Citas interesantes sobre el desarrollo de software

Nota: esto es también una prueba de publicación en WordPress desde Windows Phone.

Planning every last detail can give you a false sense of security. Coding out of the gate can give you a false sense of progress. Guessing is guessing, whether you have 1000 pages of specs and high fidelity model or a whiteboard with a sketch and a functional prototype.
-Steven Sinofsky

While a tool like PowerPoint can communicate the gist of the plans, the details will be too open to interpretation. So write down the plan in long form—writing is thinking.
-Steven Sinofsky

Closed allocation doesn’t work. What do I mean by “doesn’t work”? I mean that, as things currently go in the software industry, most projects fail. Either they don’t deliver any business value, or they deliver too little, or they deliver some value but exert long-term costs as legacy vampires. Most people also dislike their assigned projects and put minimal or even negative productivity into them. Good software is exceedingly rare, and not because software engineers are incompetent, but because when they’re micromanaged, they stop caring. Closed allocation and micromanagement provide an excuse for failure: I was on a shitty project with no upside. I was set up to fail. Open allocation blows that away: a person who has a low impact because he works on bad projects is making bad choices and has only himself to blame.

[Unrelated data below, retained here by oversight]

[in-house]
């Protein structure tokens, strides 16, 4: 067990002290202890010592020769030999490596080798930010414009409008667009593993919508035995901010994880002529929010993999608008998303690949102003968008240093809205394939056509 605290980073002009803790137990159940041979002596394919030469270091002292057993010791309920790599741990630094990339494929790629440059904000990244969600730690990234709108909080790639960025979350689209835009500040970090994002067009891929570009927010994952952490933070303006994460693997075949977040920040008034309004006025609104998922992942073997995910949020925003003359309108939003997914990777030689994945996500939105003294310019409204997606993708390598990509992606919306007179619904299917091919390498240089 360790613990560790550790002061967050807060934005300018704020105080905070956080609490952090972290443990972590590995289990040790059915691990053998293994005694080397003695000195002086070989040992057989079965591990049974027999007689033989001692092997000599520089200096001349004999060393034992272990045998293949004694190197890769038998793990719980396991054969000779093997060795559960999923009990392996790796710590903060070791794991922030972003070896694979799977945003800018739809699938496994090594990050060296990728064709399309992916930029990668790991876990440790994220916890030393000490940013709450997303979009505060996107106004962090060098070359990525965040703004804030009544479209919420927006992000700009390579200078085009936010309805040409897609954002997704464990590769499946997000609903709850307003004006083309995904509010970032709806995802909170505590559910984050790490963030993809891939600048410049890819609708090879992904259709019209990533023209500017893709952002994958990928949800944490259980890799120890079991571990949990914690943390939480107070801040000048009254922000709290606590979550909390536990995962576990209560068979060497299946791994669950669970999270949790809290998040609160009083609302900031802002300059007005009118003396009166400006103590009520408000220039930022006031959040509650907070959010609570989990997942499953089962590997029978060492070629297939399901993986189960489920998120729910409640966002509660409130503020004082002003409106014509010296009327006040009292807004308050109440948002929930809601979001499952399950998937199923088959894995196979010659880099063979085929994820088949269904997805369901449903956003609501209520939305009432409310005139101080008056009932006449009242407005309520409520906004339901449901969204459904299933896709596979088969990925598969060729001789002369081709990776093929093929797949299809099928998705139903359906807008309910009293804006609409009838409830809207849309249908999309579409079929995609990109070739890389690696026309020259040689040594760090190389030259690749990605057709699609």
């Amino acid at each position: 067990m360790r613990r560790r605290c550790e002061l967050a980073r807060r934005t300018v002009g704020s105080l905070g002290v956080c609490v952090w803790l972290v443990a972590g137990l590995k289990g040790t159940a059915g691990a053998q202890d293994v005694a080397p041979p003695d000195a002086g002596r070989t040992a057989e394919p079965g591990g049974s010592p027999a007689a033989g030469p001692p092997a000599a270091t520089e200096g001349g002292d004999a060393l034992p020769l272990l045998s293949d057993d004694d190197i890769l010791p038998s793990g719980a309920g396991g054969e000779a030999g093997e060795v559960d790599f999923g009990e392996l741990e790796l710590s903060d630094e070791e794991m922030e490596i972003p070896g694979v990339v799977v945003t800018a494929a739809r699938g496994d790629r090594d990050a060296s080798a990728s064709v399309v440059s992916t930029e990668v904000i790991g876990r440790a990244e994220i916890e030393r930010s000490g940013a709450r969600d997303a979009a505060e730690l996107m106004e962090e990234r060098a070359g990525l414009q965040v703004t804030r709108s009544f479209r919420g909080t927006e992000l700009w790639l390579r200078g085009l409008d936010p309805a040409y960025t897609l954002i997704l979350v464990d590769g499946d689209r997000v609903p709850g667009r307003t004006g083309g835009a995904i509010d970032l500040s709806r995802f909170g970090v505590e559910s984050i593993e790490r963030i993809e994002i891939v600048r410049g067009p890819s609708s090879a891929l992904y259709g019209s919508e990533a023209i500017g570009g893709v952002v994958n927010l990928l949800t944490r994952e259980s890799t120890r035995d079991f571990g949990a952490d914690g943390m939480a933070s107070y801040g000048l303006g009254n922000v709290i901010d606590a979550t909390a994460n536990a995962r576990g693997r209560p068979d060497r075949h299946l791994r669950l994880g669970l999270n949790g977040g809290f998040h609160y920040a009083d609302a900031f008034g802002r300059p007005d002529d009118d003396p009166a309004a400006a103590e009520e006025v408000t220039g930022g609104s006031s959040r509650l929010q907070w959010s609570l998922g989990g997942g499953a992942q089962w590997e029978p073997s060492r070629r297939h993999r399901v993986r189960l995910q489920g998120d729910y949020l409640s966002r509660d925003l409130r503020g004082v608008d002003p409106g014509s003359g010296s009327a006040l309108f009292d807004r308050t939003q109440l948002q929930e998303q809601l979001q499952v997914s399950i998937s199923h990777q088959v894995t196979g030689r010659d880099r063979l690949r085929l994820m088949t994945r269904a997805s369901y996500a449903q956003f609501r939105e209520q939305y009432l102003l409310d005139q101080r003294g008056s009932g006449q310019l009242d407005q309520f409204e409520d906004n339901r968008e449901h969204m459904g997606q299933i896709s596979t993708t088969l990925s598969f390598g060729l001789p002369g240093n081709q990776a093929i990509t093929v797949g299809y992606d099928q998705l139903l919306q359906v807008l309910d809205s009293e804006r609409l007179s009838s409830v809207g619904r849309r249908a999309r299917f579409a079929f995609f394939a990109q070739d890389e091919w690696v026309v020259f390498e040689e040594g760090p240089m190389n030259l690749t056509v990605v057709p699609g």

-Michael O Church

Psychologists have spent decades trying to answer the question, “Why does work suck?” The answer might be surprising. People aren’t lazy, and they like to work. Most people do not dislike the activity of working, but dislike the subordinate context (and closed allocation is all about subordination). For example, peoples’ minute-by-minute self-reported happiness tends to drop precipitously when they arrive at the office, and rise when they leave it, but it improves once they start actually working.
-Michael O Church

People complain about the politics at their closed-allocation jobs, but they shouldn’t, because it’s inevitable that politics will eclipse the matter of actually getting work done. It happens every time, like clockwork. The metagame becomes a million times more important than actually sharpening pencils or writing code. If you have closed allocation, you’ll have a political rat’s nest. There’s no way to avoid it.
-Michael O Church

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